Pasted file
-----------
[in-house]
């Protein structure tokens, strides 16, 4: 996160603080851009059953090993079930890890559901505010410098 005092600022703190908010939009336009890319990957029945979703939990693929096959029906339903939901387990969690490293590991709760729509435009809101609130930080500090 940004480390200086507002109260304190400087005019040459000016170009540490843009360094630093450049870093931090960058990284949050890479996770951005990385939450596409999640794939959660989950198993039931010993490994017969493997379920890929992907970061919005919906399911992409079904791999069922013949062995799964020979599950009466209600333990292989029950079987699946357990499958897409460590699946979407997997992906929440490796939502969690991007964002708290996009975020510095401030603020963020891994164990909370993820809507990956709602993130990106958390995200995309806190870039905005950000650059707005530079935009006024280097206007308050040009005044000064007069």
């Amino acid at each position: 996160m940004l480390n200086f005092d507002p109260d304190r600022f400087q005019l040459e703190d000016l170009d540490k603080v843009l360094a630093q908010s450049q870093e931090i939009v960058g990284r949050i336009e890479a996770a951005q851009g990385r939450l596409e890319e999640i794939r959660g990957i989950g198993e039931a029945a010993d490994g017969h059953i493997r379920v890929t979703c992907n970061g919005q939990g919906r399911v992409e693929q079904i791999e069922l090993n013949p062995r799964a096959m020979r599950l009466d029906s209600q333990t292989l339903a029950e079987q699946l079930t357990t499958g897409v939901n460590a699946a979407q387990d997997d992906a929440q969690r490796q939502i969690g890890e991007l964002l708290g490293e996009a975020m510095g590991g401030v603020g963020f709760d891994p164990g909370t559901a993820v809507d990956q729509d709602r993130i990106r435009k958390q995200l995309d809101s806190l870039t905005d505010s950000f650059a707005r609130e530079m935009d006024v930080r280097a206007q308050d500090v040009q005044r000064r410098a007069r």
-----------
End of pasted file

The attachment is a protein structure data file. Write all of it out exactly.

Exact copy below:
[in-house]
């Protein structure tokens, strides 16, 4: 996160603080851009059953090993079930890890559901505010410098 005092600022703190908010939009336009890319990957029945979703939990693929096959029906339903939901387990969690490293590991709760729509435009809101609130930080500090 940004480390200086507002109260304190400087005019040459000016170009540490843009360094630093450049870093931090960058990284949050890479996770951005990385939450596409999640794939959660989950198993039931010993490994017969493997379920890929992907970061919005919906399911992409079904791999069922013949062995799964020979599950009466209600333990292989029950079987699946357990499958897409460590699946979407997997992906929440490796939502969690991007964002708290996009975020510095401030603020963020891994164990909370993820809507990956709602993130990106958390995200995309806190870039905005950000650059707005530079935009006024280097206007308050040009005044000064007069």
């Amino acid at each position: 996160m940004l480390n200086f005092d507002p109260d304190r600022f400087q005019l040459e703190d000016l170009d540490k603080v843009l360094a630093q908010s450049q870093e931090i939009v960058g990284r949050i336009e890479a996770a951005q851009g990385r939450l596409e890319e999640i794939r959660g990957i989950g198993e039931a029945a010993d490994g017969h059953i493997r379920v890929t979703c992907n970061g919005q939990g919906r399911v992409e693929q079904i791999e069922l090993n013949p062995r799964a096959m020979r599950l009466d029906s209600q333990t292989l339903a029950e079987q699946l079930t357990t499958g897409v939901n460590a699946a979407q387990d997997d992906a929440q969690r490796q939502i969690g890890e991007l964002l708290g490293e996009a975020m510095g590991g401030v603020g963020f709760d891994p164990g909370t559901a993820v809507d990956q729509d709602r993130i990106r435009k958390q995200l995309d809101s806190l870039t905005d505010s950000f650059a707005r609130e530079m935009d006024v930080r280097a206007q308050d500090v040009q005044r000064r410098a007069r």